“It’s crazy, bro, we live in a fucking video game.”
When I came back around 8PM for the party and Beeple unveiling, many of the art displays had vanished, and the venue was getting packed. There were a bunch of guys in Bored Ape Yacht Club hoodies, someone walking around in a space suit, and an inordinate number of women wearing berets.
One guy wearing a Bored Ape hoodie told me the Dreamverse event was too expensive, and another NFT party was more popping. He didn’t own an ape, but he got invited as a plus-one to the Bored Ape party the night before, where Aziz Ansari came on stage to introduce a performance by Beck. After that, Chris Rock came on stage to introduce a performance by The Strokes. Ah, I think, so these people own hundreds of thousands of dollars worth of NFTs that they refuse to sell and get to see my favorite band play for free? How lovely.
Another guy in a Bored Ape hoodie (who owns a mutant ape but not an ape proper) told me he was given a ticket to Dreamverse for free by a guy he’d just met who couldn’t make it. It’s all about the NFT community element, he said. He and the ticket gifter had spent the previous night on a scavenger hunt across the city that was somehow related to a pseudonymous NFT figure named Wagmi-san.
“It’s crazy, bro, we live in a fucking video game,” he shouted at me.
Unfortunately for me, a journalist who had come primarily to report on what Beeple’s artwork looked like in person, the NFT was not yet on display at this point. Beeple himself was hanging out in a corner holding beer and chatting with some people, though, so I figured I’d say hi. I’d spoken to him earlier this year, and I figured I should get a quote for this article — but a bouncer pushed me away when I got too close. Beeple left moments later.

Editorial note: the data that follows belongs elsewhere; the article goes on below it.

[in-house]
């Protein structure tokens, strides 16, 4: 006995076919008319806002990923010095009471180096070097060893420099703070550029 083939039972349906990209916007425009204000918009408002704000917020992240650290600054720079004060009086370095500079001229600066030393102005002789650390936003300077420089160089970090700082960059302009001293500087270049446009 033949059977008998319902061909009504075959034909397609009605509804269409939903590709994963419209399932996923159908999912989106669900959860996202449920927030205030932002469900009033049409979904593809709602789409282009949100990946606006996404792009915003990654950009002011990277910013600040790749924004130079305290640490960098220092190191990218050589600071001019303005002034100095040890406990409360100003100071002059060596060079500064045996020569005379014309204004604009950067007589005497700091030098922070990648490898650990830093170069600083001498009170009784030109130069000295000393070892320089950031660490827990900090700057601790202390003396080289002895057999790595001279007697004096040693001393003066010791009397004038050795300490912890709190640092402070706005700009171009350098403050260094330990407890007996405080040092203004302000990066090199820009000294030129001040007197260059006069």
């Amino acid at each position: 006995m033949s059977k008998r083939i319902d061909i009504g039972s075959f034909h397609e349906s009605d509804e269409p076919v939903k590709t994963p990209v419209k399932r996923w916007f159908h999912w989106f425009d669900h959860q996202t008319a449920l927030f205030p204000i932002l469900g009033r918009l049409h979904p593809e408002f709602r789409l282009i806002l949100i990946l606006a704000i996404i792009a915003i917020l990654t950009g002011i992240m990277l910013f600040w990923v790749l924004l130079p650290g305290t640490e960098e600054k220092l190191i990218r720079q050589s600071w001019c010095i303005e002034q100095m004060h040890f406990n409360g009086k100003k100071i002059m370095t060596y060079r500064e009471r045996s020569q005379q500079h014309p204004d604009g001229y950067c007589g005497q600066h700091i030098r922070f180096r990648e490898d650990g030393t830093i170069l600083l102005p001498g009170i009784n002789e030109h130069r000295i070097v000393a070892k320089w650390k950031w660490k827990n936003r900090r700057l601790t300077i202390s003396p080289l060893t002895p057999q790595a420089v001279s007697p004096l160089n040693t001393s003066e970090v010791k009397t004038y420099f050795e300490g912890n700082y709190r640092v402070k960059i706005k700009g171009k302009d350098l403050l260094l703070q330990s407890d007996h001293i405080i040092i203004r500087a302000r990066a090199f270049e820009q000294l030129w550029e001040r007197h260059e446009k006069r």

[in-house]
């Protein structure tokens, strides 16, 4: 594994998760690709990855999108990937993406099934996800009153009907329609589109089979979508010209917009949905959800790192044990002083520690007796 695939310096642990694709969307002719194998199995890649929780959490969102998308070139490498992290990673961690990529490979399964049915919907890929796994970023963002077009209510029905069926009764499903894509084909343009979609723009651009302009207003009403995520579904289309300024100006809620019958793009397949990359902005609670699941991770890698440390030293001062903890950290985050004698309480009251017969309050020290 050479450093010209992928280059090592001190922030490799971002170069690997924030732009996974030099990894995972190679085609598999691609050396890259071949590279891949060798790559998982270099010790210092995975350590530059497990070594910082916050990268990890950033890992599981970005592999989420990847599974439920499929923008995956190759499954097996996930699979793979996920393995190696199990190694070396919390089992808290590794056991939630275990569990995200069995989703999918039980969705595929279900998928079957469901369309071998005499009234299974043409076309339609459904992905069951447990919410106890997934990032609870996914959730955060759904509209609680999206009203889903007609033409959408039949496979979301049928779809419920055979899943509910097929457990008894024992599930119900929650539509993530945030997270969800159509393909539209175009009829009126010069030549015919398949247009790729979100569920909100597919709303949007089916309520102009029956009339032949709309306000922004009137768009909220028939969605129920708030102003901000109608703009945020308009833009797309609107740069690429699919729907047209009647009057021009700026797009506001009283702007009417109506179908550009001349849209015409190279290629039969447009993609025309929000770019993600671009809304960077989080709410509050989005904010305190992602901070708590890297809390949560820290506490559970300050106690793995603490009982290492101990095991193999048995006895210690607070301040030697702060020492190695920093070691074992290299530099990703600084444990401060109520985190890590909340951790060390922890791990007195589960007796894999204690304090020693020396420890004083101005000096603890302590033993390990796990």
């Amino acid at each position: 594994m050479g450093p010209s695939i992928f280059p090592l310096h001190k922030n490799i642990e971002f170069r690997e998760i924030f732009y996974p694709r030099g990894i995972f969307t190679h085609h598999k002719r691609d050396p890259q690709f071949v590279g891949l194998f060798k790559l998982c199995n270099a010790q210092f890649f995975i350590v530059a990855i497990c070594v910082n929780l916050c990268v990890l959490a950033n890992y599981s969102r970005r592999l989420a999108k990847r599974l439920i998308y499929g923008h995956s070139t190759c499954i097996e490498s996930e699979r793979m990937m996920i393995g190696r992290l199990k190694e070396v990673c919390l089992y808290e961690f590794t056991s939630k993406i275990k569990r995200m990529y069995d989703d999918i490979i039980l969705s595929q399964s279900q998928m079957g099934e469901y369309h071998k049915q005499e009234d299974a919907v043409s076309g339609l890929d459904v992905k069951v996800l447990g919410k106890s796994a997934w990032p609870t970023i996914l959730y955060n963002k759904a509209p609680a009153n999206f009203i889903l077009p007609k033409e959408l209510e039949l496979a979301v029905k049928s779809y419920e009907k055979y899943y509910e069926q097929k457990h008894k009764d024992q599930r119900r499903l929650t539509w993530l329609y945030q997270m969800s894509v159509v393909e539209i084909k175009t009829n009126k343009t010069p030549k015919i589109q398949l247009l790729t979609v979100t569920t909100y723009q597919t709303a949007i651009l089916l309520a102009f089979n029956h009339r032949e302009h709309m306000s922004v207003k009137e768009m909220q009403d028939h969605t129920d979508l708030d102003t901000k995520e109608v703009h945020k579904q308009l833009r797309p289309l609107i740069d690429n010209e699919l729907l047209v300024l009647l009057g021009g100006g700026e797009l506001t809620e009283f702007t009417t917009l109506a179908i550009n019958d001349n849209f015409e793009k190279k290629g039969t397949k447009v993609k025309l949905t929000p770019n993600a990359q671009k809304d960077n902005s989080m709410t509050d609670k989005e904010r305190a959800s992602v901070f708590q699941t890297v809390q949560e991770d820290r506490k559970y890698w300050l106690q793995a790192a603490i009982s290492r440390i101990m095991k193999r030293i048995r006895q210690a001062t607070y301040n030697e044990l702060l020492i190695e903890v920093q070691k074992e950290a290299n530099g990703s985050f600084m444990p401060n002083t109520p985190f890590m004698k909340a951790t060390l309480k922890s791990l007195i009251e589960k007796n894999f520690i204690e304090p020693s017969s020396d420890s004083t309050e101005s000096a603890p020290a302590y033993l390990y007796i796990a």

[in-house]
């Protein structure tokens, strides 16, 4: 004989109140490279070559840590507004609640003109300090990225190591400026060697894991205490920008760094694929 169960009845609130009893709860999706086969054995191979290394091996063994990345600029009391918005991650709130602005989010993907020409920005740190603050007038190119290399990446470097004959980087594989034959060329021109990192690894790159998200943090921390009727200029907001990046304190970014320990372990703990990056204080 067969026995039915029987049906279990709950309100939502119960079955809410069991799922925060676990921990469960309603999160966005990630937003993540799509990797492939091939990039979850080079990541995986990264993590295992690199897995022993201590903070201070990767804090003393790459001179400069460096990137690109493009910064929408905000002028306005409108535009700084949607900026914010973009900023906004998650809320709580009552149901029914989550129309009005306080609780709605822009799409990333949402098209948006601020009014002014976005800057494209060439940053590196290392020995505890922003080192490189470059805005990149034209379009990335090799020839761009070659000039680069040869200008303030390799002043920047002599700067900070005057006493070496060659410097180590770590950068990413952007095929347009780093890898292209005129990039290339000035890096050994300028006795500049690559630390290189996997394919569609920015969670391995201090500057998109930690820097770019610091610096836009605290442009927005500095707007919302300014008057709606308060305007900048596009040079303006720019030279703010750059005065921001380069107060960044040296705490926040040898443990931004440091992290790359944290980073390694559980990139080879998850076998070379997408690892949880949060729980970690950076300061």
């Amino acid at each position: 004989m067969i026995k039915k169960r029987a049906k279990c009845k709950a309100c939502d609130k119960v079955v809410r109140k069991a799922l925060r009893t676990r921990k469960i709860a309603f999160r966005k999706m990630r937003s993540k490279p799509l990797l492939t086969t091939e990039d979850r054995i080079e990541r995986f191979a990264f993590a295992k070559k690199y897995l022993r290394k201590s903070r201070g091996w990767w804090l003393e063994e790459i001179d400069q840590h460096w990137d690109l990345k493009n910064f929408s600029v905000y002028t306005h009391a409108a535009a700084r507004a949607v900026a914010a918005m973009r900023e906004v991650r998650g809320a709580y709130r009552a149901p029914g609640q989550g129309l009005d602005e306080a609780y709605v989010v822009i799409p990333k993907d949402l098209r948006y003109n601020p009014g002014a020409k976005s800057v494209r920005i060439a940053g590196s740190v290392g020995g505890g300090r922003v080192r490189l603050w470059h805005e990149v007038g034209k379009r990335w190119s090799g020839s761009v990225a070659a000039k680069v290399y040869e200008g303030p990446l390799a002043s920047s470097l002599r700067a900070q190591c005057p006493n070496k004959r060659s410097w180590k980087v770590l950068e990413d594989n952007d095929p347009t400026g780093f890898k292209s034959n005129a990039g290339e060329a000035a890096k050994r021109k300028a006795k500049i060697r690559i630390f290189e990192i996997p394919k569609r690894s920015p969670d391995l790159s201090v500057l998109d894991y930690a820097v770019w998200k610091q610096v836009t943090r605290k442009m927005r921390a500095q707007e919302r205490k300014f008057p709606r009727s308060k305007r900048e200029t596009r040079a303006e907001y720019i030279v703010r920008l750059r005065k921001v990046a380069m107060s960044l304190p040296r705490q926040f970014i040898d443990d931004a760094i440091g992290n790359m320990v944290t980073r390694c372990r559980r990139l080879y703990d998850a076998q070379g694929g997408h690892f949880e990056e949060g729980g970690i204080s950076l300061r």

Eventually, an opening DJ went out and played for a while. Then he went off, and a bunch of Kanye remixes played for a while. The Beeple was still not on display.
Some time afterward, I ended up in a conversation with an artist and an employee of a major NFT exchange. They asked for my honest feelings about NFTs. I hesitated before answering.
“We won’t be offended,” the artist said.
I said that it’s fascinating how many vibrant communities have formed around them and that I love how they’re directing money to artists. I also said that I think NFTs are a pyramid scheme.
The artist was offended. The other person said the blockchain is forever and that this imbues value.
Waiting to experience “a bespoke three-story-tall hybrid physical and digital structure”
Finally, the music stopped, and the lights came up, and an emcee came on stage. He was wearing a floral jacket and holding a large gavel that he at no point used. He told the audience that they have to download an app so we could all take part in a communal AR experience. “Don’t activate the app. Just download it. Please,” he pleaded.
People started chanting for Alesso. He said they have to wait and please download the app.
At this point, the Beeple still had not appeared. It was 11:30PM, and Terminal 5 is very far from my home. I wanted to get to bed, but I was also curious how they were going to bring out the Beeple since the presentation Dreamverse promised — “a bespoke three-story-tall hybrid physical and digital structure” — sounded elaborate and impressive, and there was no elaborate and impressive three-story-tall hybrid physical and digital structure in sight.
It turned out, that exquisite work of public relations was just code for a screen. The screen, which has been behind the opening act DJs all night, started flashing — the emcee issued a halfhearted seizure warning — and eventually, the Beeple appeared stretched across the display. A short animation played, zooming into the Beeple, panning around, zooming out, panning, zooming in, showing the details and then the aggregate, repeating. It’s a few minutes long. Then the screen turned black, and people cheered.
Metakovan came on stage and said a few words. “Thanks a lot, guys. See ya in the metaverse.”
Alesso came on. People cheered.
I was ready to leave, but to fulfill my professional duties, I had to figure out what the AR app thing was all about. Everyone around me had their phones out, but they were all recording video of the Beeple debut — no one was actually using the app.
My own internet connection had been too slow to download the app in time, so I asked the guy beside me what it was like. He couldn’t get the app to work either. I left.
Photography by Jacob Kastrenakes / The Verge